This book was completely different to what I expected, hence I’m finding it quite hard to review. The book is obviously amazingly written, fabulously plotted and creates a vivid and wonderful sense of place and time, but I couldn’t help but find it a little hard to follow sometimes, due to the vast amount of characters and the ‘omniscient head-hopping’. What one expects to be the main plot (the missing girl) although constantly there, is pushed to the background as the writing instead focuses on the effect this has on the village, more so than explicitly about the crime itself. This is not a bad thing, in fact, it’s a very interesting choice made by the author that ensures the books stands out, although may be a little disappointing for anyone expecting a ‘crime thriller’. Overall, this book is written wonderfully but sadly will not appeal to everyone due to its unique narrative style.

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Boundary by Andree A Michaud – 5*

A beautifully written and suspenseful literary work of which I enjoyed every page. Murder, mystery and folklore weave with vivid imagery and expertly created characters in this hauntingly memorable exploration of adolescence, sexuality and community. A time consuming yet massively rewarding read.

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Do Not Become Alarmed by Maile Meloy – 3*

Do Not Become Alarmed is a book unlike any I’ve ever read before, in a number of different ways. The narrative style is unique – as opposed to having one main character which the book follows throughout, this novel utilises a ‘head-hopping’ style of narration. Although not my favourite style, it works for this book, as it effectively allows us to experience the novel’s events from the POV of several of the characters. Although this sounds confusing at first, it’s not, as the characters are well-developed, believable and distinctive, and each bring something new to the story. It’s an impressive feat to manage to successfully write in this style, as I have read many books with multiple narrators that don’t work. That said, I think the novel would have been just as interesting (and perhaps easier to connect with) if it was written from the perspective of two of the protagonists, perhaps one adult and one child. This however, is just a personal preference of mine.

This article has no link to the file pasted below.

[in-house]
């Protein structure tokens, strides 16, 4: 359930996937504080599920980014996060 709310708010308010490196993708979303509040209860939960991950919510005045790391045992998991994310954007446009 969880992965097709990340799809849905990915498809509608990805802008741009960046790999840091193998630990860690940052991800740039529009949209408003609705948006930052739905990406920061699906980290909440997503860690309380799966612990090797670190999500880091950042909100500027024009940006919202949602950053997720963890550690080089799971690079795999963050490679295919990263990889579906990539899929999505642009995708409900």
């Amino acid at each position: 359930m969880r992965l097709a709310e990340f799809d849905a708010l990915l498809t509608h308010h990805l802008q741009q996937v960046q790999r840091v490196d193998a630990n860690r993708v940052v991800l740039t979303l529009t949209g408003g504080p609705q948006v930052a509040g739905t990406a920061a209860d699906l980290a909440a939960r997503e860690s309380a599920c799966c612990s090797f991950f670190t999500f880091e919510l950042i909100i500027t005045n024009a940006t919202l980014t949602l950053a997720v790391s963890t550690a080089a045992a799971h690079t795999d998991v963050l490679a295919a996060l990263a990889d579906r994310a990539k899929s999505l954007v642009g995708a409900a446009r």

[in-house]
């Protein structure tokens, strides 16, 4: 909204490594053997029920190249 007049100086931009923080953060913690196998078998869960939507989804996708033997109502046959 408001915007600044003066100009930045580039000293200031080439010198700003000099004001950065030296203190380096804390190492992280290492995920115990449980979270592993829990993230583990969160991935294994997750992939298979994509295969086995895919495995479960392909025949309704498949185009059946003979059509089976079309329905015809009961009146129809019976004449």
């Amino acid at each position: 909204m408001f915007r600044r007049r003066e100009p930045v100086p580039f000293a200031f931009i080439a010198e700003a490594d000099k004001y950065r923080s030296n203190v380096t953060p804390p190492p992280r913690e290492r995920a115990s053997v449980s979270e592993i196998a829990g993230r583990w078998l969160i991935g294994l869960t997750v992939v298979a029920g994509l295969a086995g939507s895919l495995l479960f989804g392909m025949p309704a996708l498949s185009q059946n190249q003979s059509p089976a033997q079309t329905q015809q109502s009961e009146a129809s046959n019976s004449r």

The writing is descriptive and vivid, the storyline is captivating and Meloy’s writing style is competent and enjoyable, although may take a little time to get used to at first. Although I would recommend this book to others, I would warn prospective readers to leave any expectations at the first page – to fully appreciate this book, one needs to read and enjoy it for what it actually is, as opposed to what they might expect it to be.

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Under Your Skin by Sabine Durrant – 3*

I loved this book right up until the last chapter. The writing was awesome, the narrator was engaging and I was hooked. That was, up until the reveal. WTF is up with the ending? No spoilers, but it was such a disappointment. The rest of the novel had been building up to the climax, so why did I feel that the climax and the ‘answer’ to all of my questions came out of nowhere and were added purely for shock value? I’ve noticed this with Durrant’s other book, Lie With Me, in which she did exactly the same thing – chose the most shocking ending and ran with it, despite its unbelievability.